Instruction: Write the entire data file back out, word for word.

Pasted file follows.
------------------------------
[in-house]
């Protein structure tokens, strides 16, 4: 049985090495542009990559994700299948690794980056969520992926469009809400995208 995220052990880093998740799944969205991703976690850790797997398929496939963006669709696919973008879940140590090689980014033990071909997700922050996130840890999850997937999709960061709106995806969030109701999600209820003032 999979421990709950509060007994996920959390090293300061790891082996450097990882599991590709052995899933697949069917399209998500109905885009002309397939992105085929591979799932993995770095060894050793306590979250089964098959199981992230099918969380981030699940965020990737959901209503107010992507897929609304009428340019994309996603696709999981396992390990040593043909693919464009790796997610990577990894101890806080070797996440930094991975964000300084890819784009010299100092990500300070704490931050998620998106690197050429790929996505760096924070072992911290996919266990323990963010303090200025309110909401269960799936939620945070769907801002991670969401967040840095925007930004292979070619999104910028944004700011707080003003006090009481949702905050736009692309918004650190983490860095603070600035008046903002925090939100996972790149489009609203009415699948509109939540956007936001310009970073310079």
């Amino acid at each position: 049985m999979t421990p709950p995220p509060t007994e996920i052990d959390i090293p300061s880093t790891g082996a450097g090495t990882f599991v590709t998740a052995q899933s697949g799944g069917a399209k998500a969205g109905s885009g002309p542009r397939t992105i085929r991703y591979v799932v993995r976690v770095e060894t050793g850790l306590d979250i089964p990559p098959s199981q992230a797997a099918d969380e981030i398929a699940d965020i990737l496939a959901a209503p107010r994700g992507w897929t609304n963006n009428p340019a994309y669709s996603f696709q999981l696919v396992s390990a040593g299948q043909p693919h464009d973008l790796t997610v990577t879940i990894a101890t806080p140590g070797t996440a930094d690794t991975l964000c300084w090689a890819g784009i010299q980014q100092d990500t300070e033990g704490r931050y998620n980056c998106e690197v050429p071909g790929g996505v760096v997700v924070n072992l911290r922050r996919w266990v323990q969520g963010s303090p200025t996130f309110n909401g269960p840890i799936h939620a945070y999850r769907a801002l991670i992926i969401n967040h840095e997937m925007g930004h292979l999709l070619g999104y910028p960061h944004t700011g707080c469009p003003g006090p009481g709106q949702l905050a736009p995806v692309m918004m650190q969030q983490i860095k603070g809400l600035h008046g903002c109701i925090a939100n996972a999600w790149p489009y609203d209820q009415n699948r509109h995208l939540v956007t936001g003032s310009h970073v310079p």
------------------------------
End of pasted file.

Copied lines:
[in-house]
């Protein structure tokens, strides 16, 4: 049985090495542009990559994700299948690794980056969520992926469009809400995208 995220052990880093998740799944969205991703976690850790797997398929496939963006669709696919973008879940140590090689980014033990071909997700922050996130840890999850997937999709960061709106995806969030109701999600209820003032 999979421990709950509060007994996920959390090293300061790891082996450097990882599991590709052995899933697949069917399209998500109905885009002309397939992105085929591979799932993995770095060894050793306590979250089964098959199981992230099918969380981030699940965020990737959901209503107010992507897929609304009428340019994309996603696709999981396992390990040593043909693919464009790796997610990577990894101890806080070797996440930094991975964000300084890819784009010299100092990500300070704490931050998620998106690197050429790929996505760096924070072992911290996919266990323990963010303090200025309110909401269960799936939620945070769907801002991670969401967040840095925007930004292979070619999104910028944004700011707080003003006090009481949702905050736009692309918004650190983490860095603070600035008046903002925090939100996972790149489009609203009415699948509109939540956007936001310009970073310079």
């Amino acid at each position: 049985m999979t421990p709950p995220p509060t007994e996920i052990d959390i090293p300061s880093t790891g082996a450097g090495t990882f599991v590709t998740a052995q899933s697949g799944g069917a399209k998500a969205g109905s885009g002309p542009r397939t992105i085929r991703y591979v799932v993995r976690v770095e060894t050793g850790l306590d979250i089964p990559p098959s199981q992230a797997a099918d969380e981030i398929a699940d965020i990737l496939a959901a209503p107010r994700g992507w897929t609304n963006n009428p340019a994309y669709s996603f696709q999981l696919v396992s390990a040593g299948q043909p693919h464009d973008l790796t997610v990577t879940i990894a101890t806080p140590g070797t996440a930094d690794t991975l964000c300084w090689a890819g784009i010299q980014q100092d990500t300070e033990g704490r931050y998620n980056c998106e690197v050429p071909g790929g996505v760096v997700v924070n072992l911290r922050r996919w266990v323990q969520g963010s303090p200025t996130f309110n909401g269960p840890i799936h939620a945070y999850r769907a801002l991670i992926i969401n967040h840095e997937m925007g930004h292979l999709l070619g999104y910028p960061h944004t700011g707080c469009p003003g006090p009481g709106q949702l905050a736009p995806v692309m918004m650190q969030q983490i860095k603070g809400l600035h008046g903002c109701i925090a939100n996972a999600w790149p489009y609203d209820q009415n699948r509109h995208l939540v956007t936001g003032s310009h970073v310079p």